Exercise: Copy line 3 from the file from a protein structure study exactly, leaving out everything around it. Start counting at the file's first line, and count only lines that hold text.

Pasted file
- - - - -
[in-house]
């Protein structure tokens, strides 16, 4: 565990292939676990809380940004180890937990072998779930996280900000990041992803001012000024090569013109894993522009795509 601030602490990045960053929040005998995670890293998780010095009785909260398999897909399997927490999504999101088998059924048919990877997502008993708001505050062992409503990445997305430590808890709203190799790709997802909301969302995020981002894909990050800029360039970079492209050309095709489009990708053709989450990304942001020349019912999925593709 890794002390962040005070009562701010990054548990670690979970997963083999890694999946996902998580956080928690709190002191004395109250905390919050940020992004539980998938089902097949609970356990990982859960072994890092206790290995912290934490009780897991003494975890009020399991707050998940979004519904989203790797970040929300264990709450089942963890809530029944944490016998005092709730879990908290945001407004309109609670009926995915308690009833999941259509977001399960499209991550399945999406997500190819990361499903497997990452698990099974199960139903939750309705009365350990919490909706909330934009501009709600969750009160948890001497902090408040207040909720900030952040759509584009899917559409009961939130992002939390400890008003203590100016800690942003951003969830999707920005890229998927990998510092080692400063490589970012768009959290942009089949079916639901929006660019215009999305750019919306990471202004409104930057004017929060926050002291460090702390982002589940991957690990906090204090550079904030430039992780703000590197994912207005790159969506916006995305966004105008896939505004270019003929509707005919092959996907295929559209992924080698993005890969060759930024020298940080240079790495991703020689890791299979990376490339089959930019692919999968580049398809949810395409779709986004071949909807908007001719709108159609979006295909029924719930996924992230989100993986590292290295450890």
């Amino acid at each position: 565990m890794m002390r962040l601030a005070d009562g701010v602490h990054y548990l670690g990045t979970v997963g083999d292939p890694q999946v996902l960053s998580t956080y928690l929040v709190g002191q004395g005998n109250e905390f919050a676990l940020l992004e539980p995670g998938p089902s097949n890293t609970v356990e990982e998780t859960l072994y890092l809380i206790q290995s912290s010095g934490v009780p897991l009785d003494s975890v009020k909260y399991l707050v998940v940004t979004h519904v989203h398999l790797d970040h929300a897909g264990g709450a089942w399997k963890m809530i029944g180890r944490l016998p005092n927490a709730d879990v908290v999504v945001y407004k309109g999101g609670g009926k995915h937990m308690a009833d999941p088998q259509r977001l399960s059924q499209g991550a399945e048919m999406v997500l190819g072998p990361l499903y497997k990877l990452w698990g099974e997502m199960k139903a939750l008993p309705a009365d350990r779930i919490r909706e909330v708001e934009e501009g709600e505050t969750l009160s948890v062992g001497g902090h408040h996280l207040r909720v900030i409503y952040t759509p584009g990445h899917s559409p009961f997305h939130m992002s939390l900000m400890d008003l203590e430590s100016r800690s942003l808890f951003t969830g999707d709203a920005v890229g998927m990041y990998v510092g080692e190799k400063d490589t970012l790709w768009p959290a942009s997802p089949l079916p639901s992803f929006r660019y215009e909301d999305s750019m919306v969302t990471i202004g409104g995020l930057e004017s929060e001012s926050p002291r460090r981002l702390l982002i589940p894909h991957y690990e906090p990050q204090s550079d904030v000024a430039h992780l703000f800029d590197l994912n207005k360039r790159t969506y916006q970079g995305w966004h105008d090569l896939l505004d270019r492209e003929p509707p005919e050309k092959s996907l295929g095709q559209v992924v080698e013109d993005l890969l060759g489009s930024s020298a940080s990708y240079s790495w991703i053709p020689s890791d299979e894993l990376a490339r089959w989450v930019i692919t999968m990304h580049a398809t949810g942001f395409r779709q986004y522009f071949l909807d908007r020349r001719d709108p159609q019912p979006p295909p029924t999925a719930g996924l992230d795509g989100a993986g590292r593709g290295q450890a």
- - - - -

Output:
């Amino acid at each position: 565990m890794m002390r962040l601030a005070d009562g701010v602490h990054y548990l670690g990045t979970v997963g083999d292939p890694q999946v996902l960053s998580t956080y928690l929040v709190g002191q004395g005998n109250e905390f919050a676990l940020l992004e539980p995670g998938p089902s097949n890293t609970v356990e990982e998780t859960l072994y890092l809380i206790q290995s912290s010095g934490v009780p897991l009785d003494s975890v009020k909260y399991l707050v998940v940004t979004h519904v989203h398999l790797d970040h929300a897909g264990g709450a089942w399997k963890m809530i029944g180890r944490l016998p005092n927490a709730d879990v908290v999504v945001y407004k309109g999101g609670g009926k995915h937990m308690a009833d999941p088998q259509r977001l399960s059924q499209g991550a399945e048919m999406v997500l190819g072998p990361l499903y497997k990877l990452w698990g099974e997502m199960k139903a939750l008993p309705a009365d350990r779930i919490r909706e909330v708001e934009e501009g709600e505050t969750l009160s948890v062992g001497g902090h408040h996280l207040r909720v900030i409503y952040t759509p584009g990445h899917s559409p009961f997305h939130m992002s939390l900000m400890d008003l203590e430590s100016r800690s942003l808890f951003t969830g999707d709203a920005v890229g998927m990041y990998v510092g080692e190799k400063d490589t970012l790709w768009p959290a942009s997802p089949l079916p639901s992803f929006r660019y215009e909301d999305s750019m919306v969302t990471i202004g409104g995020l930057e004017s929060e001012s926050p002291r460090r981002l702390l982002i589940p894909h991957y690990e906090p990050q204090s550079d904030v000024a430039h992780l703000f800029d590197l994912n207005k360039r790159t969506y916006q970079g995305w966004h105008d090569l896939l505004d270019r492209e003929p509707p005919e050309k092959s996907l295929g095709q559209v992924v080698e013109d993005l890969l060759g489009s930024s020298a940080s990708y240079s790495w991703i053709p020689s890791d299979e894993l990376a490339r089959w989450v930019i692919t999968m990304h580049a398809t949810g942001f395409r779709q986004y522009f071949l909807d908007r020349r001719d709108p159609q019912p979006p295909p029924t999925a719930g996924l992230d795509g989100a993986g590292r593709g290295q450890a």